Middle East

Jordan downplays expulsion of Syria's ambassador

Syrians living in Jordan shout slogans against Syrian President Bashar Assad as they celebrate after Jordan expelled the Syrian Ambassador, Bahjat Suleiman on May 26, 2014 in Amman, Jordan. AFP PHOTO/KHALIL MAZRAAWI

AMMAN: Jordan on Tuesday downplayed the expulsion of Syria's ambassador to Amman, Bahjat Suleiman, saying relations with Damascus will not be severed and its embassy will remain open.

"The government's decision to consider Bahjat Suleiman persona non grata and ask him to leave within 24 hours over his insults to Jordan does not at all mean that Jordanian-Syrian ties will be severed," Information Minister Mohammad Momani told government-owned Al-Rai daily.

"The Syrian embassy will remain open and work normally. Damascus can name a new ambassador anytime."

Momani, who is also the government spokesman, insisted that "Jordan's position towards Syria will not change."

"The kingdom still calls for a political solution to the conflict in Syria that would guarantee the unity of Syria," he said.

Jordan's Foreign Ministry on Monday ordered Suleiman to leave after his "repeated insults to Jordan and its leadership, institutions and citizens, through his meetings, writings and social media websites."

Syria quickly reacted to Jordan's move by announcing that it was expelling the Jordanian charge d'affaires.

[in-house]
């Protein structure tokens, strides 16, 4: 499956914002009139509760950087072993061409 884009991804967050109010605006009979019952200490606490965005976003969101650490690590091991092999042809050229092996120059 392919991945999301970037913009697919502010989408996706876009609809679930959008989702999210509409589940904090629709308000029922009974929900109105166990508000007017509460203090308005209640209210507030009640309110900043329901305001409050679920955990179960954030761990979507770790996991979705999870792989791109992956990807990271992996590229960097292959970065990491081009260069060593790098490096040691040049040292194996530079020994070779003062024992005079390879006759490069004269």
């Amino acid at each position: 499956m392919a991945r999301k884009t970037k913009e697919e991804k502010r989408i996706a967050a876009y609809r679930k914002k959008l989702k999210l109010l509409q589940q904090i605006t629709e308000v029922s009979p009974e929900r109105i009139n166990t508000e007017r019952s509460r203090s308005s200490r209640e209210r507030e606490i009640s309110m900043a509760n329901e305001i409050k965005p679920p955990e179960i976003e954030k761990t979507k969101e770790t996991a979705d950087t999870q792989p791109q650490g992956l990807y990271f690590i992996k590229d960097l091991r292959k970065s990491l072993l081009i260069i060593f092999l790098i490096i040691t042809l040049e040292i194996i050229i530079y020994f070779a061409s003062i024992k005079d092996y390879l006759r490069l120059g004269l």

On his Facebook page, Suleiman accused the Jordanian government of "harassment."

"In the past three years, the government of Jordan boycotted the Syrian embassy in Amman and used all means of harassment against me... including anti-Syrian state accusations and allegations published in local media," he said.

Jordan's powerful opposition Islamists welcomed the expulsion of Suleiman.

"It was the right thing to do although it came late," the Muslim Brotherhood said on its website.

Amman recalled its ambassador to Syria, Omar al-Amad, in 2011 after pro-Syrian regime protesters attacked the Damascus embassy.

Jordan, home to around 600,000 Syrian refugees, fears the war in neighbouring Syria could spread and has repeatedly warned of the impact of jihadists among anti-regime fighters.

Damascus, for its part, accuses Amman of backing the three-year uprising against President Bashar al-Assad by training and arming rebels -- a claim denied by Jordan.





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